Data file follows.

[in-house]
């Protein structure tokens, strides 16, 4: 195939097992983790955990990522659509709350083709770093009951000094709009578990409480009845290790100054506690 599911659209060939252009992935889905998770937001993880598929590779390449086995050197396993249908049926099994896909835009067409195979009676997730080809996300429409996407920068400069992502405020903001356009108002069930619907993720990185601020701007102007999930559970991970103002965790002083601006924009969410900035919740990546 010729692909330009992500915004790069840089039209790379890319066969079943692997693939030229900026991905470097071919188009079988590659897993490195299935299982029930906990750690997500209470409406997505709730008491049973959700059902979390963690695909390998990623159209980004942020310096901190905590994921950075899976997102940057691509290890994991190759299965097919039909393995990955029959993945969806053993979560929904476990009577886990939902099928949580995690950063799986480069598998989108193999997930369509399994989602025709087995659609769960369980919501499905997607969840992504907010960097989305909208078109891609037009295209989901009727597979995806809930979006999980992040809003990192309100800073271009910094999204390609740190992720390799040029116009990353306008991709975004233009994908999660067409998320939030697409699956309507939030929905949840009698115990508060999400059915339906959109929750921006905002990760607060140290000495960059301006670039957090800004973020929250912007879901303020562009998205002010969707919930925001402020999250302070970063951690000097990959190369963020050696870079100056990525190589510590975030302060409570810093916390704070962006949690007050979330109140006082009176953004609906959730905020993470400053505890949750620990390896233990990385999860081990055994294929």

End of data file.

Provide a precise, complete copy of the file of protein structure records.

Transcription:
[in-house]
């Protein structure tokens, strides 16, 4: 195939097992983790955990990522659509709350083709770093009951000094709009578990409480009845290790100054506690 599911659209060939252009992935889905998770937001993880598929590779390449086995050197396993249908049926099994896909835009067409195979009676997730080809996300429409996407920068400069992502405020903001356009108002069930619907993720990185601020701007102007999930559970991970103002965790002083601006924009969410900035919740990546 010729692909330009992500915004790069840089039209790379890319066969079943692997693939030229900026991905470097071919188009079988590659897993490195299935299982029930906990750690997500209470409406997505709730008491049973959700059902979390963690695909390998990623159209980004942020310096901190905590994921950075899976997102940057691509290890994991190759299965097919039909393995990955029959993945969806053993979560929904476990009577886990939902099928949580995690950063799986480069598998989108193999997930369509399994989602025709087995659609769960369980919501499905997607969840992504907010960097989305909208078109891609037009295209989901009727597979995806809930979006999980992040809003990192309100800073271009910094999204390609740190992720390799040029116009990353306008991709975004233009994908999660067409998320939030697409699956309507939030929905949840009698115990508060999400059915339906959109929750921006905002990760607060140290000495960059301006670039957090800004973020929250912007879901303020562009998205002010969707919930925001402020999250302070970063951690000097990959190369963020050696870079100056990525190589510590975030302060409570810093916390704070962006949690007050979330109140006082009176953004609906959730905020993470400053505890949750620990390896233990990385999860081990055994294929």